Imagine a community shares a credit card account to make all their purchases. Each person gets their own card to use as needed.
Individual voting is like each person going about their days shopping at various stores, but when they get to the checkout there is no display. They can’t see what each item is as it is scanned or what it costs. After the cashier is finished scanning everything, they verbally say the order sum to our community member. Then the individual dips their credit card and leaves without a receipt.
Voting results are like the monthly credit card bill showing how much the collective has spent at each store without a per transaction breakdown, but, even if there were a breakdown, the data would be missing dates and times. There’s no way for any given person to say which was their transaction and even if they did, they couldn’t prove it because they don’t have a receipt. There’s no way to reconcile or audit the data.
You would never use this for accounting purposes and you shouldn’t use the voting equivalent. Each step of the way there is too much unverifiable trust placed in the system accepting, storing, and tabulating votes. There is no separation of responsibilities and there is no way to reconcile each vote or even a subset of votes tabulated in the election results.
Let’s take a deeper dive into what makes an election trustworthy and why online only voting is not viable. If you’ve seen any reference to online voting on slashdot or reddit, you’ve seen software engineers blast the idea as horrendous. This XKCD comic is a fun explanation.
Every legitimate democratic government holds elections and ensure those elections are free and fair. One aspect of meeting the goal is making elections auditable. The details of what makes an election auditable vary, but the goal is to ensure that you can reconcile the total counts against a trusted secondary record of votes.
In other words, these two things must be satisfied:
- Ballots must be re-countable
- Ballots must be stored securely to prevent tampering (no one should have escalated privileges without an independent auditor and supervision).
A very simple example is using paper ballots that can be counted multiple times, but even paper ballots has issues. Some may remember the scenario in Florida during the Bush-Gore election.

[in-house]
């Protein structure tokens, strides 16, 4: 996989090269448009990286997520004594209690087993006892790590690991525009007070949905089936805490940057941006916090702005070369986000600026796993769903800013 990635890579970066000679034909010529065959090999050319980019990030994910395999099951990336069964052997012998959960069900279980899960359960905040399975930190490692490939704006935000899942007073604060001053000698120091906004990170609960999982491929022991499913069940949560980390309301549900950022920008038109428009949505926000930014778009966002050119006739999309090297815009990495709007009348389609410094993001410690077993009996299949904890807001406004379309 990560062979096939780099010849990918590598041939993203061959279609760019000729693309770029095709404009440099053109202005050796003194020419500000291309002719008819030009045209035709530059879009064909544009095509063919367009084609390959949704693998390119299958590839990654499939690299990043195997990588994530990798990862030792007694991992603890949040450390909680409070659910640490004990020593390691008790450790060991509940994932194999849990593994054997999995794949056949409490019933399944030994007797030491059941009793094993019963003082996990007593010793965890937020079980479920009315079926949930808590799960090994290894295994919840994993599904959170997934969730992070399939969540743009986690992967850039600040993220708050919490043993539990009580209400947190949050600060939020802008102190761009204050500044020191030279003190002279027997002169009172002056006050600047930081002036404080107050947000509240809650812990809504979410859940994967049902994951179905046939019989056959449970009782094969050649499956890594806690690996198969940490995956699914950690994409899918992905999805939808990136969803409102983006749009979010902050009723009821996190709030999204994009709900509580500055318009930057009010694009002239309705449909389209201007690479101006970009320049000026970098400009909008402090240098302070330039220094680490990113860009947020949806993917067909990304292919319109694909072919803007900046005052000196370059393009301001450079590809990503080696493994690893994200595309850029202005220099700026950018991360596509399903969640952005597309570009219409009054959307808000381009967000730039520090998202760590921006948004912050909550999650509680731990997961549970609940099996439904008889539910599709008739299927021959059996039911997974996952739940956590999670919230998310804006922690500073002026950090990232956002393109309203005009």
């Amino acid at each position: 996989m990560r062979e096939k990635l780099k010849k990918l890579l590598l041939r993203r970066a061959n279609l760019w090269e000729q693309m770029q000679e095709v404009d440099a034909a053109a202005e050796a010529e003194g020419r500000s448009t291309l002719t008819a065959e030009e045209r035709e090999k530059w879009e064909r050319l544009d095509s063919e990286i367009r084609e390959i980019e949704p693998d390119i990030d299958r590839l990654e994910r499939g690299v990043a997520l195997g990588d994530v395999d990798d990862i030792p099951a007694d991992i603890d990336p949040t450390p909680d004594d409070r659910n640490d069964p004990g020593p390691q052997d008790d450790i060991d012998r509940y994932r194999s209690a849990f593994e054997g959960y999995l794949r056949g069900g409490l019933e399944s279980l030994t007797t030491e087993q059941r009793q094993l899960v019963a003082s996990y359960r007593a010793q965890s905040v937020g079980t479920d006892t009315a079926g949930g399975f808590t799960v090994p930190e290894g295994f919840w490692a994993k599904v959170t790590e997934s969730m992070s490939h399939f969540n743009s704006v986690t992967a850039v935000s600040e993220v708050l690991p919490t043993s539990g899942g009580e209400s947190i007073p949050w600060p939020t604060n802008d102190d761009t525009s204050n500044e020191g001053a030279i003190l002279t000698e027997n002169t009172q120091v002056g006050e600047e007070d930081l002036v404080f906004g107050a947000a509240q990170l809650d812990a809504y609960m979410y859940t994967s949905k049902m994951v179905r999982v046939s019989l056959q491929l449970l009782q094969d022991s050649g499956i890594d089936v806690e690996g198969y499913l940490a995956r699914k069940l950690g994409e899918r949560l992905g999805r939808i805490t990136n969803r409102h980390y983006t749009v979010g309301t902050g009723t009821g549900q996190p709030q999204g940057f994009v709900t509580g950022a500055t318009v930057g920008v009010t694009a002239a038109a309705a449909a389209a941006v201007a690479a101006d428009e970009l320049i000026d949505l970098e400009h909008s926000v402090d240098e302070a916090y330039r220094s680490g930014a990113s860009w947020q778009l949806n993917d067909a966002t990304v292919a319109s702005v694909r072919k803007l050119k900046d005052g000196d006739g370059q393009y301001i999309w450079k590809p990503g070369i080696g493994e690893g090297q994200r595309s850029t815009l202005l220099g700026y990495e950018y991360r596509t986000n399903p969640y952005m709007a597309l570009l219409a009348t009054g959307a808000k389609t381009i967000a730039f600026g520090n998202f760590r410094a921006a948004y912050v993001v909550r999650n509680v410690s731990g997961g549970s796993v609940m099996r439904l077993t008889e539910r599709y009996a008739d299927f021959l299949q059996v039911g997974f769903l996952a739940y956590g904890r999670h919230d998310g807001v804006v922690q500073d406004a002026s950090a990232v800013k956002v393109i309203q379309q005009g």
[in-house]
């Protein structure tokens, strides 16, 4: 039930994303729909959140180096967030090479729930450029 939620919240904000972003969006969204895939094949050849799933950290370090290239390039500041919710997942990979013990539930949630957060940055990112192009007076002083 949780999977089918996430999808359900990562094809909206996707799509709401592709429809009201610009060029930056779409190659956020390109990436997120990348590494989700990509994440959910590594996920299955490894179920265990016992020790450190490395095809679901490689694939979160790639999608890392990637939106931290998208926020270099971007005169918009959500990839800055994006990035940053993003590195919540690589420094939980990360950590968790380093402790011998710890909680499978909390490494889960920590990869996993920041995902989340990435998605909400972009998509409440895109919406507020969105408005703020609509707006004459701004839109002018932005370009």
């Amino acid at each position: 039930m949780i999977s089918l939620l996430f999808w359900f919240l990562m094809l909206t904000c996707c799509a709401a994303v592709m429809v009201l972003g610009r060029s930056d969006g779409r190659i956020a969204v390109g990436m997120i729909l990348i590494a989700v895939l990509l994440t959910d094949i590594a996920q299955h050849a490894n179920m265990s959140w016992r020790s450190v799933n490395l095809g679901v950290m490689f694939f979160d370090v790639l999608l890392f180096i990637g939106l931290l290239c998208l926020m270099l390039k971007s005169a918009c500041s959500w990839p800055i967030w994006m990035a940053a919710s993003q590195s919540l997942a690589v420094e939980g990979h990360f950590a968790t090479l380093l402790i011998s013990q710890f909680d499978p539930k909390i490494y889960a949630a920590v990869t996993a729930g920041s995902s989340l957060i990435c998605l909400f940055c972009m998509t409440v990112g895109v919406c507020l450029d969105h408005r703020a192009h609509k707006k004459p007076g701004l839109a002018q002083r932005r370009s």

For years, Suffolk County, Long Island, New York used mechanical voting booths that registered your vote physically upon pulling a lever to open the curtain.
These days people want to make it easier to tabulate votes and they’re turning to technology to do the simple task of counting. After all, computers are phenomenal at counting.
It is frequent to see news articles about security breaches and issues where online software stopped working for some period of time. Occasionally, an entire swath of the internet is unaccessible. Sometimes this is caused by a physical problem, like a wire being cut or a major switch going down or a software problem, like a DNS misconfiguration. DNS is like an address book for websites. Even though companies do their best to prevent problems, issues like these plague all web applications.
If we designed a physical electronic device for voting, we could easily audit it by having it print out the results of an individuals vote and have them visually validate it as accurate, keep a record for themselves, and have the election administrators hold a record for an audit. This is a doable task, though it does present itself with other problems, like how to secure the device and how to secure the paper ballots. Anonymity can be satisfied by using a random number or set of characters, like a UUID, to link the paper vote to the digital vote. It is also possible to make a physical device tamper proof. For instance, new credit card readers supporting EMV chips will permanently shutdown if they are tampered with in any way.